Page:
Sunday, September 25, 2011


A colorful, moody, romantic fairy tale which is too long for its own good. On the Spanish coast, an exotic woman named Pandora (Ava Gardner) drives a drunkard to suicide when she spurns him. She then goads Stephen, a race car driver and her current paramour, to push his car, named Pandora, off a cliff for her. He does, she just about has an orgasm, and then agrees to marry him. However, soon Pandora becomes fascinated with Hendrik van der Zee (James Mason), a Dutch artist whose schooner is anchored in the bay. She likes to think he might be the incarnation of the mythic Flying Dutchman, a figure who is doomed to roam the earth eternally. Impulsively, she strips naked and swims out to his boat; coincidentally (or is it?) he is in the middle of painting a portrait of the mythic Pandora in her likeness when she arrives. She's a little freaked out, but soon he has become a member of her band of pals, one of whom is the academic Geoff (Harold Warrender) who has an ancient Dutch manuscript about the Flying Dutchman. [At this point, the story of the Dutchman is told: a 17th century sailor (played by Mason) returns home from his travels, assumes his wife to have been unfaithful, kills her, and is charged with murder. In court, he rails against women (generally) and God (specifically) and is sentenced to death, but on the morning of his execution, he has a vision in which he sees that his wife had actually been faithful to him. He walks out of his cell, is led onto a ship, and is cursed to sail alone unless he can find a woman who loves him and is willing to die for him. Every seven years, he can land for six months in an attempt to find this woman.] No sooner have Pandora and Stephen set the date for their wedding then a celebrated matador named Mario comes to town and woos Pandora. (If you're keeping track, that's three men Pandora is juggling, though Hendrik seems to be the only one she's not sleeping with.) Melodramatics occur, and Mario kills Hendrik one night at his villa. Imagine Mario's surprise when Hendrik shows up at the bullfight the next day. This unbalances him in the ring and he is gored to death by the bull. Finally, on the very eve of Pandora's wedding to Stephen, Mason says he has to leave. She finds out that Mason is indeed the Flying Dutchman; will she venture out to the ship or stay on land and marry Stephen?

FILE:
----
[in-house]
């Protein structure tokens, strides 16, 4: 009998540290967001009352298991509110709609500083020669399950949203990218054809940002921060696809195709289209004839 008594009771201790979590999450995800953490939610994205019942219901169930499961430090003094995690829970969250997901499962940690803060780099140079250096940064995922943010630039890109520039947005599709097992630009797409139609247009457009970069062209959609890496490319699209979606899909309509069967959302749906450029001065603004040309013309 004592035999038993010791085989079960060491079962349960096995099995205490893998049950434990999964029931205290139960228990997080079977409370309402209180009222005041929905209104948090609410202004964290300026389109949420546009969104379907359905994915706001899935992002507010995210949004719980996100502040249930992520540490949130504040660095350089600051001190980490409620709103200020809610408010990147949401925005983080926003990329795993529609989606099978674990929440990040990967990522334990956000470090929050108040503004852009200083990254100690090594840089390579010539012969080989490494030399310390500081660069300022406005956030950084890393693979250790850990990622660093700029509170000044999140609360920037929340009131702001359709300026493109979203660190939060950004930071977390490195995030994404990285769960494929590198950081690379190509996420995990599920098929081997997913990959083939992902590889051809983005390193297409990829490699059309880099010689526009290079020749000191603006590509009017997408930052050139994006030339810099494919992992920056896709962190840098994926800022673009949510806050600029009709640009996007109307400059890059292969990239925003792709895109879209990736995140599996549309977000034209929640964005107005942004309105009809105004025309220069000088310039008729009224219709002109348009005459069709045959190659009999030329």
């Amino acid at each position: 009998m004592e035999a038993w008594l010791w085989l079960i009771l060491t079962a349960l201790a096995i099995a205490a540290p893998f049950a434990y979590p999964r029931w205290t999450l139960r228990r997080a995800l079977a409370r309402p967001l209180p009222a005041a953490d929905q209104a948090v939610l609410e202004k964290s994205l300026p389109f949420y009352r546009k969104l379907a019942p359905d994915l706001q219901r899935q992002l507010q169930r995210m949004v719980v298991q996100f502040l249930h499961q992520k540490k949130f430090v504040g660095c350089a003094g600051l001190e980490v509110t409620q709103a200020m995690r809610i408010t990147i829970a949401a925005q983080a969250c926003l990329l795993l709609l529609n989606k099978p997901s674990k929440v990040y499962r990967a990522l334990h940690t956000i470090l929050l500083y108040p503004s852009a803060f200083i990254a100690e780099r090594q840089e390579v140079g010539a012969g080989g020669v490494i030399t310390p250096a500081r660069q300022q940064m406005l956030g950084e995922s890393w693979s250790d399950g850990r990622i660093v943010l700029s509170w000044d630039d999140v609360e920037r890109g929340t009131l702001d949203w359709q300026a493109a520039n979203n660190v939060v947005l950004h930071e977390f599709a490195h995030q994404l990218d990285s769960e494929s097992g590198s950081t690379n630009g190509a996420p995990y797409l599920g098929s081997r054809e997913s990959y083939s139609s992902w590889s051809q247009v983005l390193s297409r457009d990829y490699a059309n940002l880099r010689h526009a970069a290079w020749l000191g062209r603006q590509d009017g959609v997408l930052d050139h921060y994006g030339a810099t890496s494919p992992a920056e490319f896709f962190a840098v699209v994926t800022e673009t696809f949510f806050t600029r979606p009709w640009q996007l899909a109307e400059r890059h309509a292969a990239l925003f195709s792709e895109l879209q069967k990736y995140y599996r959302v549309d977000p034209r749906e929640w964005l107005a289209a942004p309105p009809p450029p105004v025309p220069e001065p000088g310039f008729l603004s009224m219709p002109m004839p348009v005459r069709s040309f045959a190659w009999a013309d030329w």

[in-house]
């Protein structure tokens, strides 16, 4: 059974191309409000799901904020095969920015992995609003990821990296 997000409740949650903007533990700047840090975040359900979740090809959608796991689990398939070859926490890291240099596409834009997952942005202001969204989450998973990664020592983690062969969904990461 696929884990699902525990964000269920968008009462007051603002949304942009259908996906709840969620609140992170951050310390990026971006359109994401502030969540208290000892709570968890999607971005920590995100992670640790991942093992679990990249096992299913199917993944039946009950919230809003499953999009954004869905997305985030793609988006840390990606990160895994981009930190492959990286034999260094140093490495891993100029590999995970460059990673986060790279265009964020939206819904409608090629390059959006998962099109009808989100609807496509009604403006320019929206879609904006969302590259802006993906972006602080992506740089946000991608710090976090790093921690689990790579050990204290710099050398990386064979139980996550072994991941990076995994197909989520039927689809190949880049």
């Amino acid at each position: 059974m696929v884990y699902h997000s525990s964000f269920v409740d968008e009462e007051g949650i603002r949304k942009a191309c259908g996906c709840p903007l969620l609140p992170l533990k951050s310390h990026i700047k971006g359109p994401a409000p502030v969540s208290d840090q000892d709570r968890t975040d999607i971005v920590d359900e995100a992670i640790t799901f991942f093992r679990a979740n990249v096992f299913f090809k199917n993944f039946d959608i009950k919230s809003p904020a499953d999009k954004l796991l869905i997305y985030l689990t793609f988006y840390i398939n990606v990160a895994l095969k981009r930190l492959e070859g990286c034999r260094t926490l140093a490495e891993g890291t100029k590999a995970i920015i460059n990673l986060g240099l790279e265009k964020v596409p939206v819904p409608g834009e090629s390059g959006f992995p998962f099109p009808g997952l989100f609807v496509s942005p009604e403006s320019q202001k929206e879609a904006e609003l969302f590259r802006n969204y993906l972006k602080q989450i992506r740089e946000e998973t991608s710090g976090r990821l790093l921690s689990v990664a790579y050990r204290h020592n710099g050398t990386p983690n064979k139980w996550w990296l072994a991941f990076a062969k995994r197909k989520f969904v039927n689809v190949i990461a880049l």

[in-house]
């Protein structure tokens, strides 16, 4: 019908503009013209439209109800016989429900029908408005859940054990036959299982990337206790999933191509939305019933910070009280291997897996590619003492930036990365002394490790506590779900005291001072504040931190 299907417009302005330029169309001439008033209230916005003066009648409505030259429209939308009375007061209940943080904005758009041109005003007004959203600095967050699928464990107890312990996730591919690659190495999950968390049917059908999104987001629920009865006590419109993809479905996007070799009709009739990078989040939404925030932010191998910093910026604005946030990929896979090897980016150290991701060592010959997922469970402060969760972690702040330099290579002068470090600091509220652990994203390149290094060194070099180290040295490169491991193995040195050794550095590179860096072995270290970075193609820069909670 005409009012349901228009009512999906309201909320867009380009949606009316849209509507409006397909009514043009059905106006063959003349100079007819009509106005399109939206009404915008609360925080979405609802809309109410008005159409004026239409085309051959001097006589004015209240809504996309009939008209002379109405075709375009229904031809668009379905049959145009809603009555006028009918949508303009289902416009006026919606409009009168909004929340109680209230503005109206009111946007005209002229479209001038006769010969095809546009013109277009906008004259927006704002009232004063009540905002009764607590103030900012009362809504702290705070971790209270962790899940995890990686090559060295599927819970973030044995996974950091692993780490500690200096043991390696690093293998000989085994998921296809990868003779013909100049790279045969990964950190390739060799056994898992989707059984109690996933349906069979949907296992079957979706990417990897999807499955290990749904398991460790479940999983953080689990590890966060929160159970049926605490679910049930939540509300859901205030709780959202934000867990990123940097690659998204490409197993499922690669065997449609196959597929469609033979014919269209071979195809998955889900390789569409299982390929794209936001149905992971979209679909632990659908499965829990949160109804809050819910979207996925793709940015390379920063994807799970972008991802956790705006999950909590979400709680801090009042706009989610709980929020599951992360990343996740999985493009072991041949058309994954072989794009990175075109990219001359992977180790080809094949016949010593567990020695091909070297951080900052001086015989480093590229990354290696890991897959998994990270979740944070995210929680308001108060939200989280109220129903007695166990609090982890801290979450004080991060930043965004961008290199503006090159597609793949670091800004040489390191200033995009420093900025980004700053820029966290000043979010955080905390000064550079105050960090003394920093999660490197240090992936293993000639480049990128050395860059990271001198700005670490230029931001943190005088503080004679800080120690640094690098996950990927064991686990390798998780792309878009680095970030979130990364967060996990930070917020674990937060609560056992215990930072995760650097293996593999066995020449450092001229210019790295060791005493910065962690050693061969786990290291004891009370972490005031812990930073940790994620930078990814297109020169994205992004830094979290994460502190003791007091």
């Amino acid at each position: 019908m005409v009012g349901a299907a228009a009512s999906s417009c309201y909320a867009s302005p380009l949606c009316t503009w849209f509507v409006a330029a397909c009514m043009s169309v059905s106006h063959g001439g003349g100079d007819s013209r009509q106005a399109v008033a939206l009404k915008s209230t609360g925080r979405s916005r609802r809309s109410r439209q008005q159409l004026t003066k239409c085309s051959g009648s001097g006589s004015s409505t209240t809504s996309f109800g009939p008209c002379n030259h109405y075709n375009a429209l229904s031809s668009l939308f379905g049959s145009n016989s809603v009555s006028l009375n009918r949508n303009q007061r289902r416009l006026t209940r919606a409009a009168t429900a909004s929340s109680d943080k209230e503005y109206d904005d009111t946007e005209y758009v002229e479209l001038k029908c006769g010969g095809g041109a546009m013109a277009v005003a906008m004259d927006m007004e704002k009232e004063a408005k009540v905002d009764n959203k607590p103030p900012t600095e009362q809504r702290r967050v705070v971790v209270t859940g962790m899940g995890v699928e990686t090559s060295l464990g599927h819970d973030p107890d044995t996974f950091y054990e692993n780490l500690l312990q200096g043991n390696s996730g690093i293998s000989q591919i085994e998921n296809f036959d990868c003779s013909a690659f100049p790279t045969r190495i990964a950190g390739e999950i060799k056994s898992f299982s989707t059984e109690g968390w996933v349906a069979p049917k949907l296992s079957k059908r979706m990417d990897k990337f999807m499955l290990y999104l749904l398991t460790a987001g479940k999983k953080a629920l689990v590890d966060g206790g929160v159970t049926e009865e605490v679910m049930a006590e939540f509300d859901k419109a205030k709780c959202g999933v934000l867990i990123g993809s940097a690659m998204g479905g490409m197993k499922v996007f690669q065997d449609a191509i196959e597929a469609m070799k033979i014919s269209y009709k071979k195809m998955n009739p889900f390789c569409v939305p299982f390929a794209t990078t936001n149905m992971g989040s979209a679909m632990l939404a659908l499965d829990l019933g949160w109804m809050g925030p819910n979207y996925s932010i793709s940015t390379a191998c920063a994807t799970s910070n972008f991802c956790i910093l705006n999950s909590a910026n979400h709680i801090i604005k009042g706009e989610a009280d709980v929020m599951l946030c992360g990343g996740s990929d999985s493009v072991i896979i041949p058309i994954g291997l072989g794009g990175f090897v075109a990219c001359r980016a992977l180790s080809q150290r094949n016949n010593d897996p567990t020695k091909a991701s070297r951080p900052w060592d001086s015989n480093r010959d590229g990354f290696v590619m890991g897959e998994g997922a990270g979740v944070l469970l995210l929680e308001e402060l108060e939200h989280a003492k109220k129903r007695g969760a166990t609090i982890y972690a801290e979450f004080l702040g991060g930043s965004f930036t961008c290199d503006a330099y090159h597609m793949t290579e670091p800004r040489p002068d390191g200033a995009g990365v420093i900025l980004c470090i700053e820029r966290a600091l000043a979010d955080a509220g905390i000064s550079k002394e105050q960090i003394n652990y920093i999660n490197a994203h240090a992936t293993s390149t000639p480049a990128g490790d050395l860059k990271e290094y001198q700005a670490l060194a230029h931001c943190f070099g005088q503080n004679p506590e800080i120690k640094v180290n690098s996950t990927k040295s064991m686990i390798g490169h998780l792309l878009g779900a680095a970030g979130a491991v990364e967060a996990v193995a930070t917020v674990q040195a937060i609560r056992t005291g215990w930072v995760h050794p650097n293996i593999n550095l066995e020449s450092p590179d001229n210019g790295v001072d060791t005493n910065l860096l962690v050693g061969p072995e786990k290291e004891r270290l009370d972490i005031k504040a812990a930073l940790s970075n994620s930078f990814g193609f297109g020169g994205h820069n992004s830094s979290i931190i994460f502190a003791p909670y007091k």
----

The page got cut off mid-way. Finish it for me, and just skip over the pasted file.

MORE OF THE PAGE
Except for the fantasy element, much of this feels like a Fitzgerald narrative about the rootless aimless rich and their careless behavior. Some of the things critics don't like about this movie are the things I like. The film is often faulted for its somber tone, but I think if the proceedings were taken any less seriously, it would all fall apart or become cartoonish. James Mason is very good; the beautiful and sexy Gardner is often faulted as being wooden here, but that's nearly beside the point: it's her face and body that drive these men around the bend, and her sometimes affectless performance is spot on. At a full two hours, the movie is too long, and it seems like when a scene isn't working dramatically, the director just cuts to a close-up of Gardner and all is forgiven. Nigel Patrick is fine as the racer and Marius Goring is good in what amounts to a cameo as the suicidal drunkard. This Technicolor movie always looks good, though on the Kino DVD, the colors occasionally come and go in pulses. If you don't mind the length and the moodiness, I recommend this. [DVD]

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